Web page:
A landing page is a web-page which is different from the rest of the pages on the website. A landing page has an objective. Whether it’s capturing contact details or linking to a product page etc. landing pages can use for a variety of actions. I will go through them in detail later.
Many businesses owners assume that the homepage of the website is effectively a landing page, as that’s where the visitors first land. Although that does make sense, landing pages are usually linked to a paid campaign.
How about this simple analogy?
Suppose you own a luxury hotel with a high-end spa centre. Now let’s say you are running billboard ads for a free membership to the spa if users join today! You have this billboard posted all across the city and you are promoting it. The issue is your spa is half a mile away from your main hotel reception. So if you do not mention this in your ad visitors will naturally come and see people at your reception only to find out they have to go somewhere else. Some visitors might have to wait and while doing so they would engage with others attractions in the hotel, for example the casino table next to the live football streaming. Some of the visitors might just leave as they wouldn’t want to take the effort to find the spa by themselves. Now take this analogy and apply to your website. If you are running paid Google or Facebook ads for a special offer or discount, would you send them to your homepage or a dedicated landing page which is relevant and assists the visitor to take an action?
The purpose a landing page is ideally to take a visitor from A -> B, although you could say the same thing about a website. However, a typical website has 20+ pages and also social media links etc. There are lots of ways visitors can browse the website and end up in a different section of the website and completely distracted on why they were there in the first place. Even worse if they click on your social media icons on the website and end up checking their last notification. Effectively, on a normal website a visitor can take various routes to get from A -> B. On a landing page however, there is only route.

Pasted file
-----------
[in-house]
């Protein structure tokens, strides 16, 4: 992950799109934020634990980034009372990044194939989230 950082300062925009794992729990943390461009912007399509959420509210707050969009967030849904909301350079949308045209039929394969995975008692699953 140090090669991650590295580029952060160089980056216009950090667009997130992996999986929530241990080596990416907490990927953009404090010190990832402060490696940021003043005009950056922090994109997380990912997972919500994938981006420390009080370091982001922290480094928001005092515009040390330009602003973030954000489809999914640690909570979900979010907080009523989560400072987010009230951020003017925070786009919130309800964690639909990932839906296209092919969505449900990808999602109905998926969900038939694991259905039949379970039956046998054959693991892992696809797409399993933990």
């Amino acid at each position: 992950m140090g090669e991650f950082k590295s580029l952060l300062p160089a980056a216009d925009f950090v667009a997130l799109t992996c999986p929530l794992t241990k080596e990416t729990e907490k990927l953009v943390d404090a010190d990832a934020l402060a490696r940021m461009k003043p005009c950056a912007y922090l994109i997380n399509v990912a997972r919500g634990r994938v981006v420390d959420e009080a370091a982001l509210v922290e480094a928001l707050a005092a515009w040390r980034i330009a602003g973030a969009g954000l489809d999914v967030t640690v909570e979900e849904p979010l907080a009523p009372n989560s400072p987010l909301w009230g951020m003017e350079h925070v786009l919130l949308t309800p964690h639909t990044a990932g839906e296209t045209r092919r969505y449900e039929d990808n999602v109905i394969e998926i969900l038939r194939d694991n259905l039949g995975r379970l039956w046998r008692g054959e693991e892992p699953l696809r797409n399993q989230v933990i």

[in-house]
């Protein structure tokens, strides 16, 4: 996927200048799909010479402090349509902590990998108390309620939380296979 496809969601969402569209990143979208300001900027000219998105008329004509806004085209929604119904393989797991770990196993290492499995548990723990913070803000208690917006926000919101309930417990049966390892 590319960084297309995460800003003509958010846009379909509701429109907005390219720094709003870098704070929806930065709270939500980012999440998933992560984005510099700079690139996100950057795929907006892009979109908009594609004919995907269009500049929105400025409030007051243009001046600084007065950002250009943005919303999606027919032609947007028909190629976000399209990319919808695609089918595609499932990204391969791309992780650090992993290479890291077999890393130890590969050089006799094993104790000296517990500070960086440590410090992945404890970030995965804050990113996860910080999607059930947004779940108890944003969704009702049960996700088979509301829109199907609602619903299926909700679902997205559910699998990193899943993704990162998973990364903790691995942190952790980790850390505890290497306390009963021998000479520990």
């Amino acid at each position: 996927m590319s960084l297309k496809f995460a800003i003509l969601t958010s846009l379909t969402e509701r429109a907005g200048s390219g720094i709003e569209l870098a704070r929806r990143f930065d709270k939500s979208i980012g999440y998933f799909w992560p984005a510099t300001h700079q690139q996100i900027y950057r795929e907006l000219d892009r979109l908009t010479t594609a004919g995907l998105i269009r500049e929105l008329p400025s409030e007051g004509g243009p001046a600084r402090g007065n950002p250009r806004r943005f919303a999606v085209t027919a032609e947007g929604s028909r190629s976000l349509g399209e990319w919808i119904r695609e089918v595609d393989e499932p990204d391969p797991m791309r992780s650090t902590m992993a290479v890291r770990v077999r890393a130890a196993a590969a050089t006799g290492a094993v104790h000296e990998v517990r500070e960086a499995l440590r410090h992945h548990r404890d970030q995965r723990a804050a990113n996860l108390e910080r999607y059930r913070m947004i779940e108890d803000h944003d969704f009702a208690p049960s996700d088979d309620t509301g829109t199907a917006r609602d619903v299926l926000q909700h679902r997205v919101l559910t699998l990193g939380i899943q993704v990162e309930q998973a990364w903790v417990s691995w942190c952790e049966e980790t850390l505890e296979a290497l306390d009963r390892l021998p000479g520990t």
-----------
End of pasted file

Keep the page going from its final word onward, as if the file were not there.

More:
Web pages have hyperlinks which link to other internal or external pages. As landing pages are different, we do not want visitors to go to other pages or even find them. So to decrease the pathways, we tend to remove all the hyperlinks linking to external sites including social media buttons and icons. To show social proof, you can show social media counters instead. Social media counters indicate the number who either follow you on Twitter or like your page on Facebook.
However, that doesn’t mean you can’t have a navigation menu at all. The answer is to have a menu system which only links to other sections on the homepage.
As an example, here ‘how it works’ links to the ‘how it works’ on the same page. This reduces the changes that visitor might get distracted and change their journey.
It’s important to keep a track of how many visitors a) visit your landing page, and b) do something. The do something part depends on what the objective is. If you are generating leads by capturing email addresses, you can track the number of visitors who sign up. Based on your number of visitors and the number of conversions, you can determine a conversion rate.
A conversion rate is a significant metric which you can use to create variations for your split tests.
Split testing or A/B testing is a powerful system which allows marketers to test different variations of the same page. As an example, you can change the primary call to action button to orange from red. So effectively you have two variations which you can test by splitting the traffic 50:50. After a set period of time and enough visits, you can determine what’s known as a vital significance.Although you can get quite geeky and play around with numbers, if you are just starting out with landing page conversion, I would recommend using Unbounce, VWO or Optimizely.